On May 21, Australia watched as a blue line and a red line steadily grew towards a target of 76. The number of seats secured by the Labor and Liberal party were front and centre as election night forged ahead.
But by 10pm, it became apparent that another phenomenon—neither blue nor red—had emerged, taking the seats which were formerly in the comfort of major Liberal MPs (including that of treasurer Josh Frydenberg). The teal independents were cementing their place within Australia’s government for the next three years.
These candidates, predominantly female, quickly became some of the most recognisable faces of this year’s election—there is Allegra Spender, who was unmissable in campaign signage across Sydney’s eastern suburbs in recent weeks. She won the seat for Wentworth over Liberal MP Dave Sharma. Then came Dr Monique Ryan, who won Kooyong over Frydenberg in perhaps one of the most significant wins of the election. Sophie Scamps also pipped Liberal incumbent Jason Falinski at the post, taking the seat of Mackellar for her own.
It didn’t stop there, of course. It was a sight to behold, a “teal bath”, they called it as the results came flooding in. And it had everyone asking the same question: who exactly are the teal candidates that won, and what will happen now they have a voice in Australia’s government?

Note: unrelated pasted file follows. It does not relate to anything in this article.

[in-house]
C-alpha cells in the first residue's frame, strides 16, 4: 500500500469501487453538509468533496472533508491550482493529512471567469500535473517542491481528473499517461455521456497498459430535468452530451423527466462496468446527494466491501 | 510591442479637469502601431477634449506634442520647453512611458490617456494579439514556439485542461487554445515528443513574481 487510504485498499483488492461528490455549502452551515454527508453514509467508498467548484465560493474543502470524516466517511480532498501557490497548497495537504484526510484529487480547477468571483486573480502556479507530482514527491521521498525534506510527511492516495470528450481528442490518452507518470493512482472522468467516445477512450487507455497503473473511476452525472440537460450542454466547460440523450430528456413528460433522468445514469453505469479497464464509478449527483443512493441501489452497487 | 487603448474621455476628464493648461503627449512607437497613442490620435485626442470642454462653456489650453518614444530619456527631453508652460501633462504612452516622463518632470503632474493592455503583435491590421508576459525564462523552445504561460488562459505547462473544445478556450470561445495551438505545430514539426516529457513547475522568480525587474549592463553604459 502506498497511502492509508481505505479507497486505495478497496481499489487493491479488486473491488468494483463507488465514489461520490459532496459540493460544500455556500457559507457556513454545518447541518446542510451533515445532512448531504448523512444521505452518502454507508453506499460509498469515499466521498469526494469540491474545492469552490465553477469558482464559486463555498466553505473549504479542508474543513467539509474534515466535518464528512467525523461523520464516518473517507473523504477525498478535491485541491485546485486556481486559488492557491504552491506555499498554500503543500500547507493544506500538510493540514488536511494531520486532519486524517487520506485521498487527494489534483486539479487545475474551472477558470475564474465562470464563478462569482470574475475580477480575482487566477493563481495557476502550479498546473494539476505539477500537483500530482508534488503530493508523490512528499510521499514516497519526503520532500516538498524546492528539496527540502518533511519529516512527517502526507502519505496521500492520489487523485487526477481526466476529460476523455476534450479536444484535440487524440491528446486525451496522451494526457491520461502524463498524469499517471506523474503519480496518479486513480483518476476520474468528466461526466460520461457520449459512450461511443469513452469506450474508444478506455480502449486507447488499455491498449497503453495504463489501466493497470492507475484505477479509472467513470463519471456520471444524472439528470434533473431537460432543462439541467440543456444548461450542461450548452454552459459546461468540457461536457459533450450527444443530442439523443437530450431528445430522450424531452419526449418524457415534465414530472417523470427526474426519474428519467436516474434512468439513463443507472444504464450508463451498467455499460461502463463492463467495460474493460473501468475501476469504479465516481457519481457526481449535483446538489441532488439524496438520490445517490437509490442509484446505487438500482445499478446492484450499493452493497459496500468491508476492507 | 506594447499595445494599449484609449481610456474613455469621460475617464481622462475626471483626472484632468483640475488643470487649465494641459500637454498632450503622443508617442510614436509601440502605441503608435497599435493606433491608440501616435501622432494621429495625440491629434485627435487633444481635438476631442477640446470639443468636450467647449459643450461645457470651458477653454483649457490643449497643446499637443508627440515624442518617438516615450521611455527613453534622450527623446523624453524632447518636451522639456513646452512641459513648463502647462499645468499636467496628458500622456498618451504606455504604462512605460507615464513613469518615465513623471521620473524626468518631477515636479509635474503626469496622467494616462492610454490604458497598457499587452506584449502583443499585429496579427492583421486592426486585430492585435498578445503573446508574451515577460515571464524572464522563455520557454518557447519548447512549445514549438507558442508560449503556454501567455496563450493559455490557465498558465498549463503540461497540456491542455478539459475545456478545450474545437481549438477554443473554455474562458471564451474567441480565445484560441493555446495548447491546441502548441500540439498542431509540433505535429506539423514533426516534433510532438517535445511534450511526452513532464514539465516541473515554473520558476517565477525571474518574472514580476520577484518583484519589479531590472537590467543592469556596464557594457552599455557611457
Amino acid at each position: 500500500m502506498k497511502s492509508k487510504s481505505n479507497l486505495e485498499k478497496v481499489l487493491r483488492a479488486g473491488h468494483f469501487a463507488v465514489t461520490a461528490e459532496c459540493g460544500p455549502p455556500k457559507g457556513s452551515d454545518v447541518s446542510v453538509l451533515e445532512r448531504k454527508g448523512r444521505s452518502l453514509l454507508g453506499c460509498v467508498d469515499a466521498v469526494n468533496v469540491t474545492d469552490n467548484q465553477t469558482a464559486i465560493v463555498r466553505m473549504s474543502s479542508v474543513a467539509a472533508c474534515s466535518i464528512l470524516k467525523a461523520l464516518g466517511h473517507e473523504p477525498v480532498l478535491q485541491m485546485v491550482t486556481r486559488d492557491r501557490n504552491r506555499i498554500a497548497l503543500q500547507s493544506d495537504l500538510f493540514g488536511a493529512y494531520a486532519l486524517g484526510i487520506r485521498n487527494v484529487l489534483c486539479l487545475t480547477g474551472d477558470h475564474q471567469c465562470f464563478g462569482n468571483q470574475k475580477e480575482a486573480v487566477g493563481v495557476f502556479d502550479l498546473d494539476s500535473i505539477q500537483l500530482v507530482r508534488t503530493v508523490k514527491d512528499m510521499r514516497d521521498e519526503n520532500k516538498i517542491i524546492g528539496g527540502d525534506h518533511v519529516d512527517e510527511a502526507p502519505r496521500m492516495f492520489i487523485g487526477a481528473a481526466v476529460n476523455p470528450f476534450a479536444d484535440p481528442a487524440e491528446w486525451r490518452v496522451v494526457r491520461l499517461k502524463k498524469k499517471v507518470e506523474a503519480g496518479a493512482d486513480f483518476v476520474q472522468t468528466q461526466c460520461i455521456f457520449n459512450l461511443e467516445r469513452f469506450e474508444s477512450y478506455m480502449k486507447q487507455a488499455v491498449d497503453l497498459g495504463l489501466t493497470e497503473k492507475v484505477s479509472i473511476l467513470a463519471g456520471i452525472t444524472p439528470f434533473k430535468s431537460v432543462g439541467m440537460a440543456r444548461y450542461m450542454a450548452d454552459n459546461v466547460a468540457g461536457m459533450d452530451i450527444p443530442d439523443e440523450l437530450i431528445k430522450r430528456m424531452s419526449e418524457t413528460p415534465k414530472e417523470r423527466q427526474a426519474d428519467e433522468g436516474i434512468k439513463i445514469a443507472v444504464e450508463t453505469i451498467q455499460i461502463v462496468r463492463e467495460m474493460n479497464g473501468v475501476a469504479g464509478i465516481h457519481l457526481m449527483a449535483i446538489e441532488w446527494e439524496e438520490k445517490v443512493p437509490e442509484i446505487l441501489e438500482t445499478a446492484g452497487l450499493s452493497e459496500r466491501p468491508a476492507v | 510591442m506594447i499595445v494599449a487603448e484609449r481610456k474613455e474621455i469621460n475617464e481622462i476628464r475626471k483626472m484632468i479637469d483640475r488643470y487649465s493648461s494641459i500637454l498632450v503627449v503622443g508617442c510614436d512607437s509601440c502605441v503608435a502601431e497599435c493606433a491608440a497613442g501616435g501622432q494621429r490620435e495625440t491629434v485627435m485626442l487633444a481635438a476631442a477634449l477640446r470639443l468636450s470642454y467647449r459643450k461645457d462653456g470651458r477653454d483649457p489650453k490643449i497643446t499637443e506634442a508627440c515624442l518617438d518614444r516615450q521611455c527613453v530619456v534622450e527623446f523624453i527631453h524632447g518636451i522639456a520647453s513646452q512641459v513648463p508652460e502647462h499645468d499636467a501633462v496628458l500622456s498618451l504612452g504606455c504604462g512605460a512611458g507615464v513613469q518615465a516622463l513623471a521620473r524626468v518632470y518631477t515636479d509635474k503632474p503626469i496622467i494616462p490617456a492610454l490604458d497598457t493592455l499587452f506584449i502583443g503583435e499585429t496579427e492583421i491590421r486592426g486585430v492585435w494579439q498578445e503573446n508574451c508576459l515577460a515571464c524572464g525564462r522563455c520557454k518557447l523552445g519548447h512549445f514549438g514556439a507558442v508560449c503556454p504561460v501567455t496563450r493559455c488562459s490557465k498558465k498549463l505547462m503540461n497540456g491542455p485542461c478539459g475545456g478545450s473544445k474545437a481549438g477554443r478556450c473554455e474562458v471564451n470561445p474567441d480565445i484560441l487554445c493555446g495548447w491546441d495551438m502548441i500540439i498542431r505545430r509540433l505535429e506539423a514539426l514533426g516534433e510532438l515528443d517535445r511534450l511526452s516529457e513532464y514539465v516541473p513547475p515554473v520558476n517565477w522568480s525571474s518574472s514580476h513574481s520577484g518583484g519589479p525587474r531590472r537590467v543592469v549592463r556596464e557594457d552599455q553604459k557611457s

Below, everything you need to know about them.
What are ‘teal independents’?
Teal independents are a group of mostly female professionals turned politicians who took on mostly male Liberals in blue-ribbon seats.
Their objectives are loosely tied together, and they are backed by Climate 200, a political action group founded by clean energy investor and the son of Australia’s first billionaire, Simon Holmes à Court. The group has two key objectives: to call for a federal integrity commission and to put a greater emphasis on tackling climate change.
Which teal candidates won seats at the 2022 election and what happens next?
Sophie Scamps, Mackellar
Sophie is a Sydney-based doctor who put her hat in the political ring in order to bring climate action to the forefront of the next government.